By Sarena-Rae Santos, Natural Health Blogger
Water extractions are a great option for those new to herbs. As a beginner myself, I find water extractions make understanding and recognizing an herb easier. Think about our five senses: sight, touch, smell, taste, and hearing. Although we can’t quite hear an herb (or a water extraction), we can practice the other four senses as we get to know them.
Using our senses can help us learn. When we are using our senses, it is a form of stimulation. It’s stored in the body and associated with memory for the future. This is why certain smells can bring back childhood memories you had forgotten about. The goal is to make a memory for learning purposes, which could help you identify and familiarize yourself with herbs in the wild.
With that said, look at the herb. What does it look like? What color is it? Does it remind you of something else you’ve seen before?
Now, touch the herb. What does it feel like? Is it soft or hard? Is it fluffy or dense? If you squeeze it between your fingers, does anything come out?
Don’t forget to smell the herb. What does it smell like? Is it sweet or spicy? Maybe it’s earthy. Do you like the smell?
And finally, taste the herb. What does it taste like? Is it sweet or bitter? Does it taste familiar, or is it a new flavor?
I like to practice these exercises whenever I work with a new herb. I do it in its raw form and again in its cooked form. I like getting to know the herbs I am working with.
You get to know the herbs in your apothecary. Understand how they work and focus on how they make you feel. These questions and exercises will help you learn how each herb’s medicinal benefits work.
Now for the moment you’ve been waiting for – how to make a water extraction.
How to Make a Water Extraction
If you read our blog, How to Make an Herbal Extraction (With Any Herb), you know there are many ways to make an herbal extraction, but you do not need the most complex option, even when using herbs as medicine. Oftentimes, as we learn more and more about herbs and their many extraction methods, we forget just how powerful a simple water extraction can be, and sometimes, that’s all we need.
Water extractions are the oldest and simplest extraction medium. Water extractions include infusions and decoctions. Although these extraction methods are the simplest (and fastest), their shelf life is the shortest.
Infusions (or teas) are made by pouring boiling water over fresh or dried herbs and letting them steep for a certain timeframe (usually 10-15 minutes). Although teas are the fastest extraction method, they have the shortest shelf life – about 24 hours.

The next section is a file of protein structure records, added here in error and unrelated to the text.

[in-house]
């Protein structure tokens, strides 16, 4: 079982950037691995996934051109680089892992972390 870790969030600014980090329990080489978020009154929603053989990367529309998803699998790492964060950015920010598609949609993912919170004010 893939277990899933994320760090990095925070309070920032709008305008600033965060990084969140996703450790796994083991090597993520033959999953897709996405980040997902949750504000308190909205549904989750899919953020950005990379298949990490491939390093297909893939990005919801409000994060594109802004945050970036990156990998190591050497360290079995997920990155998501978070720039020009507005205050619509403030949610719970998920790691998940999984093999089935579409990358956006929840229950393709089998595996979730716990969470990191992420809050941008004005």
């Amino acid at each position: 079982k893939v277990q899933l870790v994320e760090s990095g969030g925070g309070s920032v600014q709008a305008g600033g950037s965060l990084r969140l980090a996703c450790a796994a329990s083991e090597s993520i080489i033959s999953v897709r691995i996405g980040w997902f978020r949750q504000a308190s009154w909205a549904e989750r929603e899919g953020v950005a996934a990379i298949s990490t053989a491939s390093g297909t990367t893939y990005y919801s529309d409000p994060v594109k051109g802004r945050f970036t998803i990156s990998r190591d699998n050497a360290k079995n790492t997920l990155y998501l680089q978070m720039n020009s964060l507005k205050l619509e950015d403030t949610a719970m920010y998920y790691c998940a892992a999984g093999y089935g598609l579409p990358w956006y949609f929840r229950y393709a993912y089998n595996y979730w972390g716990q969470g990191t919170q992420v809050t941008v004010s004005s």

Infusion extractions can be done with soft/fluffy parts of herbs like leaves and flowers. Some of my favorite herbs for infusion include chamomile, mullein, and red raspberry leaf. A few starter recipes you could try are Simple Goldenrod Tea, Calming Marshmallow Tea, or Basic Pregnancy Tea.
Let’s learn how to make infusions step-by-step.
Step 1: Gather 2-3 grams (1 teaspoon) of dried herbs or 4-6 grams (2 teaspoons) of fresh herbs.
Step 2: Bring 8 ounces of filtered water to a boil.
Step 3: Place the dried or fresh herbs in the tea strainer and place it in the cup.
Step 4: After you’ve brought the filtered water to a boil, pour it into the cup over the tea strainer.
Step 5: Let the herbs steep for 10-15 minutes, and remove the tea strainer. Enjoy!
Decoctions are similar to infusions, but still very different. Decoctions are made by bringing the herbs and water to a boil and letting them simmer for a certain timeframe (usually 20-30 minutes). Decoctions also have a very short shelf life but are still longer than infusions – about 48 hours.
Decoction extractions can be done with hard/dense parts of the herbs like hard berries, roots, barks, and seeds. Some of my favorite herbs for decoctions include hawthorn berry, elderberry, and marshmallow root.
Let’s learn how to make decoctions step-by-step.
Step 1: Gather 20 grams of dried herbs or 40 grams of fresh herbs.
Step 2: Add 3 cups of filtered water and fresh or dried herbs to a saucepan.
Step 3: Bring the water and herbs to a boil and let simmer for 20-30 minutes.
Step 4: After simmering, the liquid level should have reduced to roughly 2 cups.
Step 5: Strain the liquid, pour it into a container, and store it in the refrigerator.
Whether you’re a newbie or a seasoned herbalist, I hope this post was able to answer questions you may have had. Remember, herbalism isn’t all or nothing; every herbalist doesn’t look the same. It is okay to start slow, at your own speed, and figure out what works for you. Trial and error is the key, but hopefully, this post takes away most of the errors and leaves you with plenty of successful herbal remedies. Either way, with practice (and time), you’ll be making herbal remedies for everyone in your life in no time.